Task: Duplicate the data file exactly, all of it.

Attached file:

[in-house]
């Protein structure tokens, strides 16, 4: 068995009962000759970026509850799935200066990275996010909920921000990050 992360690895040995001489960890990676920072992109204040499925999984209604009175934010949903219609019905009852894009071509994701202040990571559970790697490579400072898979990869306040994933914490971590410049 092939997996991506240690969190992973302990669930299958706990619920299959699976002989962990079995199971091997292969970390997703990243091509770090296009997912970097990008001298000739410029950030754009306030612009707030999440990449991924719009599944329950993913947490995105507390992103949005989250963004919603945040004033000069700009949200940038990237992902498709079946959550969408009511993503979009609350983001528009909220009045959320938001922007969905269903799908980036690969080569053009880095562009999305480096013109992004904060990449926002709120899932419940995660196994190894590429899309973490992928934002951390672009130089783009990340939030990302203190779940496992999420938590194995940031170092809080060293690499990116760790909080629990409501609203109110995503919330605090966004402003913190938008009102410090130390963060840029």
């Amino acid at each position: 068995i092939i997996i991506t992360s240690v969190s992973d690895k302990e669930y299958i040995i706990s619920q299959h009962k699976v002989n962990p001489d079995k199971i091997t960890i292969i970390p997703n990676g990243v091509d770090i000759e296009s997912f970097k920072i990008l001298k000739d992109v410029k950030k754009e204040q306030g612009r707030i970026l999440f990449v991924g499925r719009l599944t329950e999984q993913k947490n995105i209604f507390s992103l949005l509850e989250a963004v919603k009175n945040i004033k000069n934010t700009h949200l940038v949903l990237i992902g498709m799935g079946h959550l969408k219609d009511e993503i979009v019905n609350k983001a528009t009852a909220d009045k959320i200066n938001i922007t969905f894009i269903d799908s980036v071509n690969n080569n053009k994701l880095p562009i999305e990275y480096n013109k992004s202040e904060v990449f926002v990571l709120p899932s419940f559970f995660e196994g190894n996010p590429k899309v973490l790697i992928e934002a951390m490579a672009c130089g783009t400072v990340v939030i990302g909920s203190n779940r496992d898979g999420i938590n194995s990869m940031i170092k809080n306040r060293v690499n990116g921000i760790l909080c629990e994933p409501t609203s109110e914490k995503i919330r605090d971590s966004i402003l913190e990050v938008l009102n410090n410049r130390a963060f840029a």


[in-house]
């Protein structure tokens, strides 16, 4: 068995009962000759970026509850799935200066990275996010909920921000990050 992360690895040995001489960890990676920072992109204040499925999984209604009175934010949903219609019905009852894009071509994701202040990571559970790697490579400072898979990869306040994933914490971590410049 092939997996991506240690969190992973302990669930299958706990619920299959699976002989962990079995199971091997292969970390997703990243091509770090296009997912970097990008001298000739410029950030754009306030612009707030999440990449991924719009599944329950993913947490995105507390992103949005989250963004919603945040004033000069700009949200940038990237992902498709079946959550969408009511993503979009609350983001528009909220009045959320938001922007969905269903799908980036690969080569053009880095562009999305480096013109992004904060990449926002709120899932419940995660196994190894590429899309973490992928934002951390672009130089783009990340939030990302203190779940496992999420938590194995940031170092809080060293690499990116760790909080629990409501609203109110995503919330605090966004402003913190938008009102410090130390963060840029």
């Amino acid at each position: 068995i092939i997996i991506t992360s240690v969190s992973d690895k302990e669930y299958i040995i706990s619920q299959h009962k699976v002989n962990p001489d079995k199971i091997t960890i292969i970390p997703n990676g990243v091509d770090i000759e296009s997912f970097k920072i990008l001298k000739d992109v410029k950030k754009e204040q306030g612009r707030i970026l999440f990449v991924g499925r719009l599944t329950e999984q993913k947490n995105i209604f507390s992103l949005l509850e989250a963004v919603k009175n945040i004033k000069n934010t700009h949200l940038v949903l990237i992902g498709m799935g079946h959550l969408k219609d009511e993503i979009v019905n609350k983001a528009t009852a909220d009045k959320i200066n938001i922007t969905f894009i269903d799908s980036v071509n690969n080569n053009k994701l880095p562009i999305e990275y480096n013109k992004s202040e904060v990449f926002v990571l709120p899932s419940f559970f995660e196994g190894n996010p590429k899309v973490l790697i992928e934002a951390m490579a672009c130089g783009t400072v990340v939030i990302g909920s203190n779940r496992d898979g999420i938590n194995s990869m940031i170092k809080n306040r060293v690499n990116g921000i760790l909080c629990e994933p409501t609203s109110e914490k995503i919330r605090d971590s966004i402003l913190e990050v938008l009102n410090n410049r130390a963060f840029a």